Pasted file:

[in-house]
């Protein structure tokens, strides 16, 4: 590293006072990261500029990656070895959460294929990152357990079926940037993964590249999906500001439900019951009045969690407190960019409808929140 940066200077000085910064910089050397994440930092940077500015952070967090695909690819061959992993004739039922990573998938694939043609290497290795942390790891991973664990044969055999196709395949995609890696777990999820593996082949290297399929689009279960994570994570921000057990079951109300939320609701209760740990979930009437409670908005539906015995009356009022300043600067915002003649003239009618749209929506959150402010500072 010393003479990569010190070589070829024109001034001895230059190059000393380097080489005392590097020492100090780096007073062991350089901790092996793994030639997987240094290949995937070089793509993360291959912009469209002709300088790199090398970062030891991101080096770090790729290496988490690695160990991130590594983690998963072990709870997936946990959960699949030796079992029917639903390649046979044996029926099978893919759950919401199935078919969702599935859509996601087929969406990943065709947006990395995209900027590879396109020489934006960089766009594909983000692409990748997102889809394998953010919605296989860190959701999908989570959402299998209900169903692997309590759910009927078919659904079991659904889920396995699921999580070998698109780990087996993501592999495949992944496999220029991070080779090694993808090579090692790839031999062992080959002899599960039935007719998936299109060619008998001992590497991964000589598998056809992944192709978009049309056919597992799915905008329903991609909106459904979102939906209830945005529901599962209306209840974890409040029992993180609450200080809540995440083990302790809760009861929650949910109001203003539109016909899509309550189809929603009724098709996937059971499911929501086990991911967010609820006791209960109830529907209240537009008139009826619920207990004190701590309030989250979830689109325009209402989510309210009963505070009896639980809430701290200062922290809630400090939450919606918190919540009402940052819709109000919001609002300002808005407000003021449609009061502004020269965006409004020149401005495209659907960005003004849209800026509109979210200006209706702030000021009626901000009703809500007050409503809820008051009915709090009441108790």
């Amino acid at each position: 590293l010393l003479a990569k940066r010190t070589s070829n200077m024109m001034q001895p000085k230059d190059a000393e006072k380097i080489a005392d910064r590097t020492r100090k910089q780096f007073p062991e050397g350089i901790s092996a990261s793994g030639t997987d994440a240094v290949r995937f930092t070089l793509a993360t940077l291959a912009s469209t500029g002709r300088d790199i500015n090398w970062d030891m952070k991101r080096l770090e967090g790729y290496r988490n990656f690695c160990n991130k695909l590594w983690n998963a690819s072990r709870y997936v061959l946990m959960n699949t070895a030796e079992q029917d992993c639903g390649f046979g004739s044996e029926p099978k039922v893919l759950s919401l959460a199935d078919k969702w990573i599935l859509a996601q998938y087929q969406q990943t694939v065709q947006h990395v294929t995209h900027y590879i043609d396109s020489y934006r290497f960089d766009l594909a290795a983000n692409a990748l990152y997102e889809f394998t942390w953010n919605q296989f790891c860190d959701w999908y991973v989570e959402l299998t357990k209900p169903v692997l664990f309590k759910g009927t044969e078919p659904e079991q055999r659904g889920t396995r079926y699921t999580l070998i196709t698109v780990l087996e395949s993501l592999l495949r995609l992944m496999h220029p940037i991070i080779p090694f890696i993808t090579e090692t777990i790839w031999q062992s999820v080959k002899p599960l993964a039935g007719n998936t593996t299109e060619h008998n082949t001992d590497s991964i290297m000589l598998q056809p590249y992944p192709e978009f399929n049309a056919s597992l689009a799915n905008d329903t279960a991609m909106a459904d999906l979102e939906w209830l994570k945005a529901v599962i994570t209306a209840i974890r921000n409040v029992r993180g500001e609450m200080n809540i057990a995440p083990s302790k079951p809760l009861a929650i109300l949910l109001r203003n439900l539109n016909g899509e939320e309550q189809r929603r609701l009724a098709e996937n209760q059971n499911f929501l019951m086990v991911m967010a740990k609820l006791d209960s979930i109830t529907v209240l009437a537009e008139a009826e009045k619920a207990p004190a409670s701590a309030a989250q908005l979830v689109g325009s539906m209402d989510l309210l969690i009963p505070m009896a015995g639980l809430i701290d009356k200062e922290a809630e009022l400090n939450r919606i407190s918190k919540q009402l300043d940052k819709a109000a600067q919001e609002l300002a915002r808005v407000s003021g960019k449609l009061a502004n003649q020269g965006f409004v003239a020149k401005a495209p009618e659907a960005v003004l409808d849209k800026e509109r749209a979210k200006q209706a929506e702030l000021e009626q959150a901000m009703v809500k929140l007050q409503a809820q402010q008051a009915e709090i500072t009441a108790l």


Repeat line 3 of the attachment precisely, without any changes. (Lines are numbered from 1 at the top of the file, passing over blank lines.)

């Amino acid at each position: 590293l010393l003479a990569k940066r010190t070589s070829n200077m024109m001034q001895p000085k230059d190059a000393e006072k380097i080489a005392d910064r590097t020492r100090k910089q780096f007073p062991e050397g350089i901790s092996a990261s793994g030639t997987d994440a240094v290949r995937f930092t070089l793509a993360t940077l291959a912009s469209t500029g002709r300088d790199i500015n090398w970062d030891m952070k991101r080096l770090e967090g790729y290496r988490n990656f690695c160990n991130k695909l590594w983690n998963a690819s072990r709870y997936v061959l946990m959960n699949t070895a030796e079992q029917d992993c639903g390649f046979g004739s044996e029926p099978k039922v893919l759950s919401l959460a199935d078919k969702w990573i599935l859509a996601q998938y087929q969406q990943t694939v065709q947006h990395v294929t995209h900027y590879i043609d396109s020489y934006r290497f960089d766009l594909a290795a983000n692409a990748l990152y997102e889809f394998t942390w953010n919605q296989f790891c860190d959701w999908y991973v989570e959402l299998t357990k209900p169903v692997l664990f309590k759910g009927t044969e078919p659904e079991q055999r659904g889920t396995r079926y699921t999580l070998i196709t698109v780990l087996e395949s993501l592999l495949r995609l992944m496999h220029p940037i991070i080779p090694f890696i993808t090579e090692t777990i790839w031999q062992s999820v080959k002899p599960l993964a039935g007719n998936t593996t299109e060619h008998n082949t001992d590497s991964i290297m000589l598998q056809p590249y992944p192709e978009f399929n049309a056919s597992l689009a799915n905008d329903t279960a991609m909106a459904d999906l979102e939906w209830l994570k945005a529901v599962i994570t209306a209840i974890r921000n409040v029992r993180g500001e609450m200080n809540i057990a995440p083990s302790k079951p809760l009861a929650i109300l949910l109001r203003n439900l539109n016909g899509e939320e309550q189809r929603r609701l009724a098709e996937n209760q059971n499911f929501l019951m086990v991911m967010a740990k609820l006791d209960s979930i109830t529907v209240l009437a537009e008139a009826e009045k619920a207990p004190a409670s701590a309030a989250q908005l979830v689109g325009s539906m209402d989510l309210l969690i009963p505070m009896a015995g639980l809430i701290d009356k200062e922290a809630e009022l400090n939450r919606i407190s918190k919540q009402l300043d940052k819709a109000a600067q919001e609002l300002a915002r808005v407000s003021g960019k449609l009061a502004n003649q020269g965006f409004v003239a020149k401005a495209p009618e659907a960005v003004l409808d849209k800026e509109r749209a979210k200006q209706a929506e702030l000021e009626q959150a901000m009703v809500k929140l007050q409503a809820q402010q008051a009915e709090i500072t009441a108790l």